The most compelling data suggesting that pet overpopulation is a myth comes out of a study jointly commissioned by the Humane Society of the United States (HSUS), Maddie’s Fund and the Ad Council. The study concluded that every year about 21 million families bring a new dog or cat into their homes. To put that number into perspective, the total number of dogs and cats that enter animal shelters is around 8 million.
Because not all animals that enter animal shelters need new homes - some need to be reunited with their families and a small percentage (around 7%) need to be humanely euthanized due to terminal illness or severe behavior problems - the actual number of animals entering shelters that need new homes each year is estimated to be between 4 million and 5 million. In other words, there are about four times as many homes looking to acquire a new dog or cat than there are dogs and cats needing new homes.
CONTINUED...March 10, 4:59 PMMinneapolis Pets ExaminerMike Fry
Myth: Noun - A... more
July 14, 2010
Reporter's Notebook: Oil and the family pet
Posted: 06:19 PM ET
Randi Kaye | BIO
Program Note: Watch Randi Kaye's full report on AC360° tonight at 10pm ET.
I just got back from a couple of hours at the Louisiana SPCA here in New Orleans. For me, as an animal lover and the proud owner of a cat, this shoot was very tough.
We went because we wanted to see how the oil spill in the gulf is affecting the family pet. It’s not just pelicans and turtles and dolphins that are feeling this. While the family pet may not be covered in oil, too many of them are now homeless because their owners, mainly fisherman, can no longer afford to take care of them. They are out of work and behind on bills, so now as many as 80 dogs a month are ending up in shelters, given away by their owners.
At one shelter in St. Bernard Parish, they saw an increase of more than 100 dogs this past June compared to June last year. In June of 2009, they had 17 dogs turned in by owners. This year, 127. They say it’s all because of the spill.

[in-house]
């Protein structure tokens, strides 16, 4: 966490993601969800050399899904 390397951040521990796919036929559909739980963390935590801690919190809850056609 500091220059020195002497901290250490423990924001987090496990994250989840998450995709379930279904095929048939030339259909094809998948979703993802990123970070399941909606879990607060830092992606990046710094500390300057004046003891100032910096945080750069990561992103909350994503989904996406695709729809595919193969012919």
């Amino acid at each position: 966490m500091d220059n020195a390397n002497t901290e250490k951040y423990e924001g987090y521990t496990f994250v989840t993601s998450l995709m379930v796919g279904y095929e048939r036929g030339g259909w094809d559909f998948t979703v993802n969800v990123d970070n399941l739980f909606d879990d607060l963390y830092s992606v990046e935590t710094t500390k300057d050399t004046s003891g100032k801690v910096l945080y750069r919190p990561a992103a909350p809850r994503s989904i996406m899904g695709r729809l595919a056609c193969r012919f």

I couldn’t tear my eyes away from these cages. There were all kinds of dogs: terriers, golden retrievers, and every kind of mixed breed you can image. One cuter than the next. More dogs have been turned in than cats but there are plenty of cats that now need homes too.
The SPCA’s Ana Zorrilla told me when some families come in to turn in their pets they can hardly bring themselves to say it’s because of the spill. She says they are just too torn up. She says she’d like BP to help foot some of the bills and help keep the family pet at home instead of at the shelters. She would like BP to pay for petfood and veterinary expenses so families can stay intact. With donations, the Lousiana SPCA just launched a program this week to try and keep pets at home by providing food, vet care, spaying and neutering, even microchipping. But they don’t have the funds for all the families who need it.
The saddest part about this is that so many of these now homeless pets may never find another home. The shelter we visited is not a no-kill shelter and almost every cage was taken. The dogs we saw today only have about 2 or 3 weeks, if they’re lucky, to get adopted. If they don’t get a second chance, these pets will likely be euthanized. And they never even had a drop of oil on them….July 14, 2010
Reporter's Notebook: Oil and the family pet
Posted: 06:19 PM... more